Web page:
Landlords are evicting hundreds of families every week without giving a reason. And it’s completely legal. New figures from campaign group Generation Rent show that 11,247 households were made homeless in 2017 through so-called ‘no-fault’ eviction. That’s 216 households every week.
Most tenants are on assured shorthold tenancies of six or twelve months. Once this period is up, Section 21 of the Housing Act 1988 allows landlords to evict them with just two months’ notice. Landlords can evict tenants without giving any reason. According to Generation Rent, “evictions are the number 1 cause of homelessness” in England. 80% of evictions are no-fault.
Recently, Kent landlord Fergus Wilson used Section 21 to evict four women with young children. He claimed he was forced to take the “heartbreaking” action because of council rules requiring boilers to be fixed immediately in homes with young children.
And in February 2018, BBC Panorama‘s Evicted For No Reason documentary featured several cases of people who had been evicted under Section 21. One of them, Laura, was evicted with her five children. The local council rehoused the family in bed and breakfast accommodation. Laura said there were “blood, urine stains everywhere”:
— Panorama 🌐 (@BBCPanorama) February 21, 2018
In 2015, the law changed to make ‘revenge evictions‘ (also known as ‘retaliatory evictions’) illegal. These are where landlords evict tenants who complain about poor conditions. However, the protection only covers tenants who have complained both to their landlord and to the council. It does not apply if the council has not then told the landlord to make improvements. Generation Rent says that the protection is a “postcode lottery”.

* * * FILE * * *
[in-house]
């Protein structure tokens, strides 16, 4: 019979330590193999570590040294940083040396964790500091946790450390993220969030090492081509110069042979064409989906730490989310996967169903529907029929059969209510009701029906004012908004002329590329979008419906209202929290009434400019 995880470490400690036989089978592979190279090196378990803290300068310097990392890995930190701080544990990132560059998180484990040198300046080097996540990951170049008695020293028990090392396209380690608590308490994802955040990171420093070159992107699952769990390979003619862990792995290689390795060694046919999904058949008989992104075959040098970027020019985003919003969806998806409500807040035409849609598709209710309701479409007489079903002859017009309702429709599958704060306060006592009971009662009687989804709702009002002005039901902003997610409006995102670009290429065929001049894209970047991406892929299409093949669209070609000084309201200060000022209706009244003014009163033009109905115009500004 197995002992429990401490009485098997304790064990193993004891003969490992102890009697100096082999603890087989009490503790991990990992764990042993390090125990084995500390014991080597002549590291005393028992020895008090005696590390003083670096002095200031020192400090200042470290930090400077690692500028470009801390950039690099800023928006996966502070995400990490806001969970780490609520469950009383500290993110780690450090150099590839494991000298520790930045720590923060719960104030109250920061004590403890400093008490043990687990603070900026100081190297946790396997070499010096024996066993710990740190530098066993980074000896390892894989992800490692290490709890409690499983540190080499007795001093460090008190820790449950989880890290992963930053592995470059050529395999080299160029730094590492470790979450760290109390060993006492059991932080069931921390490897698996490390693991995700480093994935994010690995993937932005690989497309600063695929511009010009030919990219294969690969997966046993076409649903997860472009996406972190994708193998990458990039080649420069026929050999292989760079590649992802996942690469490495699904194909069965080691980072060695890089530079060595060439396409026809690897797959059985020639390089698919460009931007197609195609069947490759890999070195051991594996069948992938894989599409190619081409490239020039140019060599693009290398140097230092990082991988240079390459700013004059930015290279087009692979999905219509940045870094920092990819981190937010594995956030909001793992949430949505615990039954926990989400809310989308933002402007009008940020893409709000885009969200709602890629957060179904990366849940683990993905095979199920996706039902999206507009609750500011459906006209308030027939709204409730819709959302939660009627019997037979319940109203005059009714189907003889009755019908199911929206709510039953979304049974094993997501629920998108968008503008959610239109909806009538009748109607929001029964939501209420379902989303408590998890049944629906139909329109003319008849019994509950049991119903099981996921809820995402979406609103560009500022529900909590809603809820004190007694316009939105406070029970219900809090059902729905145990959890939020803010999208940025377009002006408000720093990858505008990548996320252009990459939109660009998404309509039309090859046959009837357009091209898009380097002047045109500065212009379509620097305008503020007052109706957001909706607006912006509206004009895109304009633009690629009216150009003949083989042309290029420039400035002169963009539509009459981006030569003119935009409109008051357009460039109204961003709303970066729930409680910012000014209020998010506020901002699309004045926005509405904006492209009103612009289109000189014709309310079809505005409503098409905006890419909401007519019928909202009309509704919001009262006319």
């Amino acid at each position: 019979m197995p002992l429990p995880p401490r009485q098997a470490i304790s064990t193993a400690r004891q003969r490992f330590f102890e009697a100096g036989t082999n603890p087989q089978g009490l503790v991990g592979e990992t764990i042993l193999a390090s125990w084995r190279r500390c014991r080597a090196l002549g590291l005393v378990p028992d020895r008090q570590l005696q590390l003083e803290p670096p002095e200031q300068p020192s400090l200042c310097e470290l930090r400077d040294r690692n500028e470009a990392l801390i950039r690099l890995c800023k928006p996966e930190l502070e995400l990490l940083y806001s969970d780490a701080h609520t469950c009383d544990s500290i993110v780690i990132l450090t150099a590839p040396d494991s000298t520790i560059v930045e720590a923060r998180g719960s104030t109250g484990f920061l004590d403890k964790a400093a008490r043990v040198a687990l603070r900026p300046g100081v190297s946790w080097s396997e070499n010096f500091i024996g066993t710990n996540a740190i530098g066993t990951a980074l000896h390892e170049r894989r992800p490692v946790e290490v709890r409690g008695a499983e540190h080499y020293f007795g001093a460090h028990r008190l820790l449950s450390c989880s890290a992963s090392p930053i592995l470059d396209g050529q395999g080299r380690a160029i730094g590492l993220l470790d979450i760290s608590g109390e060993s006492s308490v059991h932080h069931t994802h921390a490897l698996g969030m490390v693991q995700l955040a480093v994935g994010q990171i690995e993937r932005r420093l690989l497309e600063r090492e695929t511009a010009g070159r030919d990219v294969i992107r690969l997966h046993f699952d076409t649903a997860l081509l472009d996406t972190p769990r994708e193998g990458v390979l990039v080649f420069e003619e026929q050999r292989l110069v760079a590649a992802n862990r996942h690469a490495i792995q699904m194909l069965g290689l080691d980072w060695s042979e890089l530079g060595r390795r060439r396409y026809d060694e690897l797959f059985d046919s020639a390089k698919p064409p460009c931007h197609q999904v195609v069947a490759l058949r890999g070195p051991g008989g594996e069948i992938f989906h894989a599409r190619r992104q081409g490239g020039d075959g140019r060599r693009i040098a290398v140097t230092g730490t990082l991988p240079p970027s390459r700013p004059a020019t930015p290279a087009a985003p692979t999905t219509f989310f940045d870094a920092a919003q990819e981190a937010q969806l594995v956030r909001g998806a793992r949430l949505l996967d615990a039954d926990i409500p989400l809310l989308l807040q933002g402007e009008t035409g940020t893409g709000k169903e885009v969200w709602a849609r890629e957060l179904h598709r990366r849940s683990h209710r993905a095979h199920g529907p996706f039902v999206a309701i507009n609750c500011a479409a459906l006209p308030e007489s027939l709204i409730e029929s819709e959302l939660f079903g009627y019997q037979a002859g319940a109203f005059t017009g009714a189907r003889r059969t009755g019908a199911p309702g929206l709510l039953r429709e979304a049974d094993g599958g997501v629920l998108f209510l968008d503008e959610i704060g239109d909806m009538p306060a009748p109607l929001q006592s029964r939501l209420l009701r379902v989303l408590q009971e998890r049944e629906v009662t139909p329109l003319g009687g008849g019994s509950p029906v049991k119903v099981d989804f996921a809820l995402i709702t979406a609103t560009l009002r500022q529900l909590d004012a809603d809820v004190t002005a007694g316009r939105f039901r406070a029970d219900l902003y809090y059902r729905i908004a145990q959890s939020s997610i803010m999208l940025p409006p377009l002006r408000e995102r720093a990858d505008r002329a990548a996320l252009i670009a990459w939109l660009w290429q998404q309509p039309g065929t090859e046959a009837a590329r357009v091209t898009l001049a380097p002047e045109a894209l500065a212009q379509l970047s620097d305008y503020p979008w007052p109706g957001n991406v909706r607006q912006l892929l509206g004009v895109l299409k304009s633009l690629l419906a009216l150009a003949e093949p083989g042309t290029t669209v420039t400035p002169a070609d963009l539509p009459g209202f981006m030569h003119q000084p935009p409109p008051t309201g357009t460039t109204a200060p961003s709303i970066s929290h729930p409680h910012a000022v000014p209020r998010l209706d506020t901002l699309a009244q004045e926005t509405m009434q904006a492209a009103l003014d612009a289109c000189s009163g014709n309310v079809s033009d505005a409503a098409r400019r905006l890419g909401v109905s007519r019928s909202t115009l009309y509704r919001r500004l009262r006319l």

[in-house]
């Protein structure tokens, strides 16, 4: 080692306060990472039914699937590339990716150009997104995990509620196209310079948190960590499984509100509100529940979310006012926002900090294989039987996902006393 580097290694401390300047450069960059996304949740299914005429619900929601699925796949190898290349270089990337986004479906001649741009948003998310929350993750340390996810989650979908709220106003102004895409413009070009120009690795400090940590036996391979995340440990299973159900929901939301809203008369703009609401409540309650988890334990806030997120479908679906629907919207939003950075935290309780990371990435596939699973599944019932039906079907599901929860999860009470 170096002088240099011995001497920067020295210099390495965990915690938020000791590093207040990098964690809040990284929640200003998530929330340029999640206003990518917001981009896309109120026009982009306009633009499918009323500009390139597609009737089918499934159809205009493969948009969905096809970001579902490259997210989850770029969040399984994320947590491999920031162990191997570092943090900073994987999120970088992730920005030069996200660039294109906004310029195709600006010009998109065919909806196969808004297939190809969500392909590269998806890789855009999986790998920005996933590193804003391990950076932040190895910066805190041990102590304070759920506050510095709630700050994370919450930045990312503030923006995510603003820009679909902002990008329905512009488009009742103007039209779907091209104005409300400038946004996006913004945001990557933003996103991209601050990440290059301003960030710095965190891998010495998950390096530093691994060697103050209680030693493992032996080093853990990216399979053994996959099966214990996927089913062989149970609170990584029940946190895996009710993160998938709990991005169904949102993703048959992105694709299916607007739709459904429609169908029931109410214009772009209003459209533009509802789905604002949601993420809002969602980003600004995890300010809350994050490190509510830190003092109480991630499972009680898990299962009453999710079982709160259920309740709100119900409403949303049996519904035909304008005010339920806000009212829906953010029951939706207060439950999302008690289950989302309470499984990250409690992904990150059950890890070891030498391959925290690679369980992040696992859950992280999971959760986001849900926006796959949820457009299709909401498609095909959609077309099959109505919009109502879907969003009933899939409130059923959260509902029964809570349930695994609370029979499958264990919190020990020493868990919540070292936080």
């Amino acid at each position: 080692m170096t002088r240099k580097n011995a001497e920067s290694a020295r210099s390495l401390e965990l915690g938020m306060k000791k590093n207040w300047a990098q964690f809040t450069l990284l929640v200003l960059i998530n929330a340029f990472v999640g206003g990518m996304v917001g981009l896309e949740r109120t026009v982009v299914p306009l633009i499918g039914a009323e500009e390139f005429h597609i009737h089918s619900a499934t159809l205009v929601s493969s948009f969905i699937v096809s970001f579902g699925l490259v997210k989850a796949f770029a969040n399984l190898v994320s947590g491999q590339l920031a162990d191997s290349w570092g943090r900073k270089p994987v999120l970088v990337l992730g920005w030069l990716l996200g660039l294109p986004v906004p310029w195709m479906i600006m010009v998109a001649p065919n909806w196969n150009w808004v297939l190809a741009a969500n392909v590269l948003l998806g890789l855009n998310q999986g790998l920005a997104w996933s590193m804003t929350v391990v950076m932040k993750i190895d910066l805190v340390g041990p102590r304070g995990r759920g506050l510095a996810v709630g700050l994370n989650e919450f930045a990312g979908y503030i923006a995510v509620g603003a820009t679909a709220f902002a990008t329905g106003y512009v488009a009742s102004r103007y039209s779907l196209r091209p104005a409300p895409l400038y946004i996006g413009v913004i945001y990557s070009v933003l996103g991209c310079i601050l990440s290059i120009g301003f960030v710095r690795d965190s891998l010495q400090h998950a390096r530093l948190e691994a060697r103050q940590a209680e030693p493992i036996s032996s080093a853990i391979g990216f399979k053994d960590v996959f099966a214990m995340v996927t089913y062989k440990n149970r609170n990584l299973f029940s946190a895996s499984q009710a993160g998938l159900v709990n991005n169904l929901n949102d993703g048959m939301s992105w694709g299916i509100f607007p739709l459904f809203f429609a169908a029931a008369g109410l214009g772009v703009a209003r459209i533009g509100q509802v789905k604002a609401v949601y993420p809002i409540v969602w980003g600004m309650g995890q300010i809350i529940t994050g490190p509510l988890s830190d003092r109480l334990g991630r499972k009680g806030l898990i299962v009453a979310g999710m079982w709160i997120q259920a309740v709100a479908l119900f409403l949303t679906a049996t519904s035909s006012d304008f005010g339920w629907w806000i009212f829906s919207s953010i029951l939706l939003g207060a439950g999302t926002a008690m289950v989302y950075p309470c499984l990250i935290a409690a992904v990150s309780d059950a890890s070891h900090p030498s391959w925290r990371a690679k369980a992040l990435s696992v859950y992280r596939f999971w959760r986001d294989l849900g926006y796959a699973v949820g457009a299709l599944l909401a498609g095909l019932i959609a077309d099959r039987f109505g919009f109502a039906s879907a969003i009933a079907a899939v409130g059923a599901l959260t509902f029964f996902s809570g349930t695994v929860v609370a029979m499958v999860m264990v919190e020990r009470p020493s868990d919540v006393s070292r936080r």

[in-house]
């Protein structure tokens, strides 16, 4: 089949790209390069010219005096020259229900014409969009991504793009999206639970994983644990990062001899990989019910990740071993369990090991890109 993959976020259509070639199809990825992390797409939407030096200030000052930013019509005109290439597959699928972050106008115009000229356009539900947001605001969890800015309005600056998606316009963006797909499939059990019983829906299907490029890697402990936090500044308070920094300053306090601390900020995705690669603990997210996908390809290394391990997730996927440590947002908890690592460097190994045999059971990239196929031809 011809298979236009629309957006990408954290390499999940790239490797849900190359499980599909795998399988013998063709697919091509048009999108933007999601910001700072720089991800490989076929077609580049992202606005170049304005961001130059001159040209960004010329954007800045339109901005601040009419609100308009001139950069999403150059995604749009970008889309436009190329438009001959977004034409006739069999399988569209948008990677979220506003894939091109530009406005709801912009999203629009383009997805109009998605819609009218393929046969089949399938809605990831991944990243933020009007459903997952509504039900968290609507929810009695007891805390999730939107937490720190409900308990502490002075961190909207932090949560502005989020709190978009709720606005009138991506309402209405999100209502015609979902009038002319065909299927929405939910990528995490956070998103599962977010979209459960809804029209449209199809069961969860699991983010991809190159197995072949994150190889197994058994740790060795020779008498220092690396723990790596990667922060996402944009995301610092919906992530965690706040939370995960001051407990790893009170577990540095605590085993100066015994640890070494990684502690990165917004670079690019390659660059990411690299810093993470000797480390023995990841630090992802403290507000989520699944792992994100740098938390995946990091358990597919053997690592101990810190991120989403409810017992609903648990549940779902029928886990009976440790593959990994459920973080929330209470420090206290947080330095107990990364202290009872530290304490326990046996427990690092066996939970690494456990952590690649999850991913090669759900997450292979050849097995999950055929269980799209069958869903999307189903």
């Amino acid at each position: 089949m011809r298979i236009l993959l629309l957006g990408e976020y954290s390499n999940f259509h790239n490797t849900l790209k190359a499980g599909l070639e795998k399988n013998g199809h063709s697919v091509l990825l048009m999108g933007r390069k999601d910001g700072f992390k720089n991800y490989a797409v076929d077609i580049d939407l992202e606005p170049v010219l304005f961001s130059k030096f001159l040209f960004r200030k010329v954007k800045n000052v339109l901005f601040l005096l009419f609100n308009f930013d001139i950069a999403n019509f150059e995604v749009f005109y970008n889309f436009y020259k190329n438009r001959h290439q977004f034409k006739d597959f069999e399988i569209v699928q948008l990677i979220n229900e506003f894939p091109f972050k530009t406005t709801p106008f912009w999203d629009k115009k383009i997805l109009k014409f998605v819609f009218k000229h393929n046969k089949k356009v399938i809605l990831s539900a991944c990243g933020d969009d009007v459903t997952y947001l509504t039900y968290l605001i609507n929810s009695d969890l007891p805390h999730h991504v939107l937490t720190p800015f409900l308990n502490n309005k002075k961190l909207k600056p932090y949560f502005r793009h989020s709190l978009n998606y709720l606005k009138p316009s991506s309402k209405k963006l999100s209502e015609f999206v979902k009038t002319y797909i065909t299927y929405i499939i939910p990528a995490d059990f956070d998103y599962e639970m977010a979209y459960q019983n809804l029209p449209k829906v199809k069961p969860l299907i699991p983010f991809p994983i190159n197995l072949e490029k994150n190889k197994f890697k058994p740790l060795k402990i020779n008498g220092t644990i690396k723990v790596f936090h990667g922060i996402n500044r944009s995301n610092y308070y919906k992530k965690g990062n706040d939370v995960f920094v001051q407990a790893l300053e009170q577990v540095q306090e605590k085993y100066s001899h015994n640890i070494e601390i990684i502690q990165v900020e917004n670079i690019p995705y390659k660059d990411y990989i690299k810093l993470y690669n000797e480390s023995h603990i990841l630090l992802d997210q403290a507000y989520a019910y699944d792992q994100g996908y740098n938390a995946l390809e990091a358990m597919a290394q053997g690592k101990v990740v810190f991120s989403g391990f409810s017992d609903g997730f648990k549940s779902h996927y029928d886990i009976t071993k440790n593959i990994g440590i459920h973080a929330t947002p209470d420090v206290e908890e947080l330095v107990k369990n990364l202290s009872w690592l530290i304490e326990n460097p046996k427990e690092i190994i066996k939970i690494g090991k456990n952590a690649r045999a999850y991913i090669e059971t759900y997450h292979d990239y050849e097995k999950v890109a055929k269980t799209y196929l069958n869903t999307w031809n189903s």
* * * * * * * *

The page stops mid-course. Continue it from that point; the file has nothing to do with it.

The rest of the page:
A spokesperson for the Ministry of Housing told the Observer:
We have introduced new measures to stop so-called retaliatory evictions, but we know we need to do more and we are consulting on three-year minimum tenancies.
But Dan Wilson Craw of Generation Rent said:
The ability of landlords to evict tenants without grounds allows them to cash in their assets and leave society to pick up the tab in the form of expensive temporary accommodation and misery for the people affected…
Councils have new responsibilities to prevent homelessness, and the government has just launched a strategy to end rough sleeping, but they have no chance of success if landlords can continue to kick out tenants with impunity.
Call for indefinite tenancies
In 2017, the law changed in Scotland to end fixed-term rentals and outlaw ‘no-fault’ evictions. However, landlords can still evict if they, for example, want to live in or sell the property. Generation Rent says changes needs to go further, including “a payout to tenants if they are forced to move”. Labour, the Green Party, and the London Assembly all support the campaign to scrap section 21.
The Resolution Foundation says that a third of millennials will never own their own home. So, at least scrapping Section 21 would give them a little more protection from rogue landlords.
– Sign the petition to abolish section 21.
– Complete the government’s consultation on longer tenancies. The consultation ends on 26 August.
– If you belong to a political party or union, ask your local branch to adopt a motion to abolish section 21.
Featured image via YouTube screenshot